I had similar thoughts when I was researching the Payment Icons article (not published yet but coming soon) because the icons basically were just the logo of the service and some artwork around it (sometimes, in many cases nothing but the logo). I guess if the icon uses the logo without modifying it (i.e. replacing the fonts or something) and it’s stated that the logo is trademarked by the company that owns it (not the author of the icon set), this is acceptable.
After all, social sites and payment companies do benefit when their logos are used on third party sites because this is great publicity for them and brings them traffic. Trademark owners definitely benefit more when a site uses an icon with their logo, than when the site adds some text like (Join us on Twitter) without any recognizable branding symbols of Twitter, or when the site doesn’t use anything that mentions Twitter.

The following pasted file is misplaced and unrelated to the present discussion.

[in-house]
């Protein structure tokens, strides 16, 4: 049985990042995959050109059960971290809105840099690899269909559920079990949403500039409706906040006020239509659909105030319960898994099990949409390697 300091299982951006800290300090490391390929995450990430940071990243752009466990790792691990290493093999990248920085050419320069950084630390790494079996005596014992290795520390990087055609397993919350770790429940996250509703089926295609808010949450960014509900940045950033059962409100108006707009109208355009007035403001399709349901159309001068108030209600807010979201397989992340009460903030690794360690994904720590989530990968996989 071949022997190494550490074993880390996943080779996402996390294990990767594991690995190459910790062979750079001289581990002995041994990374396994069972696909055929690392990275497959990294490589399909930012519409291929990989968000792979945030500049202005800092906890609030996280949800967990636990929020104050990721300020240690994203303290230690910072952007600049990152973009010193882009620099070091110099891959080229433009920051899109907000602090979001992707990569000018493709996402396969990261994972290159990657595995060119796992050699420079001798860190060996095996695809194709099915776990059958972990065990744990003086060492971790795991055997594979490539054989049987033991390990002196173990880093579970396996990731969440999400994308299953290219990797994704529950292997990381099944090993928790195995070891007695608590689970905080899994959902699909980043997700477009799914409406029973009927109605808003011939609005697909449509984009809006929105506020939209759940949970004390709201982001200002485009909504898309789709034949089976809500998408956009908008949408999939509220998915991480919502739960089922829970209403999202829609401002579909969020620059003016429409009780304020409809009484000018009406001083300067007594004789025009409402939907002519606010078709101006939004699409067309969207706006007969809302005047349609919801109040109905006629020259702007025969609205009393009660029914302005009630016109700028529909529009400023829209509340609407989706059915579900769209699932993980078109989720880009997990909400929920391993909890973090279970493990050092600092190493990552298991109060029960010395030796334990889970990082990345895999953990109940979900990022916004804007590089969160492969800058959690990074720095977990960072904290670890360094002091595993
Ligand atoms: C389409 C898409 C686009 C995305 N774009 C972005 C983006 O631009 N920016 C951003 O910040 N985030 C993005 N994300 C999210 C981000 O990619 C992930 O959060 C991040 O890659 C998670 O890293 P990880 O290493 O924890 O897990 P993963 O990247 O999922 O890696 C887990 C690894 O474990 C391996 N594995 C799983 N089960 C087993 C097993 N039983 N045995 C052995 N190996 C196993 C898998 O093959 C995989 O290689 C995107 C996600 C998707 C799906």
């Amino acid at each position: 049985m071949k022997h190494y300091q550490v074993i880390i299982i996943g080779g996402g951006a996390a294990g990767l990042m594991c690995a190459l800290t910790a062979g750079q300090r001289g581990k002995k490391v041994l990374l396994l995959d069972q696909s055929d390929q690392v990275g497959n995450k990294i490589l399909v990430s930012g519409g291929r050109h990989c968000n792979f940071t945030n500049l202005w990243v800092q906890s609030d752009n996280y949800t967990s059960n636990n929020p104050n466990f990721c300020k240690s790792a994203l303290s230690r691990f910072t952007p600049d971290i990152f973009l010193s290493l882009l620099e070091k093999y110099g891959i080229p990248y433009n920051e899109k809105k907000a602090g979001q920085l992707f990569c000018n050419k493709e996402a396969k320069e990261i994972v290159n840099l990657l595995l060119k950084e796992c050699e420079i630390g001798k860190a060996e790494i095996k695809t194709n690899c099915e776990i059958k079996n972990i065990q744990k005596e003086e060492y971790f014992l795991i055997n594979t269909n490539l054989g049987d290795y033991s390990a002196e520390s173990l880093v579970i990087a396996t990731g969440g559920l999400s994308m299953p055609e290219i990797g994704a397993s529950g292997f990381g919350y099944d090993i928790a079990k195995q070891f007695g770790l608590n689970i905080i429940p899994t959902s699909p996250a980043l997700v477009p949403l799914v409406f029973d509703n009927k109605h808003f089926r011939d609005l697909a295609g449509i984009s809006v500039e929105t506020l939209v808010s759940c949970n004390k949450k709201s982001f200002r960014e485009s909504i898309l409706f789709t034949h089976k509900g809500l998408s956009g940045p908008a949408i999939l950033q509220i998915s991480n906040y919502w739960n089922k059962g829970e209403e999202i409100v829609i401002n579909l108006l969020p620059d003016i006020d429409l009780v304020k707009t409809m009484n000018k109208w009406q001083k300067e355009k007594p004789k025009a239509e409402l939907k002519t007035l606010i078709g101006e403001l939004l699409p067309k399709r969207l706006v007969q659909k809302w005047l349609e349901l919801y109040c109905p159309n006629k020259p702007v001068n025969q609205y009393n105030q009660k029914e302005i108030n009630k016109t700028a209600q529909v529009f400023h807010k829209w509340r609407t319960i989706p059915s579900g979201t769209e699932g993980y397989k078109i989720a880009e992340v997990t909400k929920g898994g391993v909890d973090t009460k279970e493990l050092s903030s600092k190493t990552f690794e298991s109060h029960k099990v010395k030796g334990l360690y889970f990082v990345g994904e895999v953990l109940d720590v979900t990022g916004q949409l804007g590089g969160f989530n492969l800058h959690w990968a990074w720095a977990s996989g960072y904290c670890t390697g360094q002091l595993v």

I haven’t heard of anybody - a designer or a site master - having problems because of non-standard icons but I am curious to know the legal explanation why this use is OK, if it is, or why not, if it’s isn’t OK.
In other words, even though you might be diluting their brand recognition, as long as it is representing them they look the other way. But if you are using a version of the logo to misrepresent yourself as them or capitalize on their popularity, they would take action.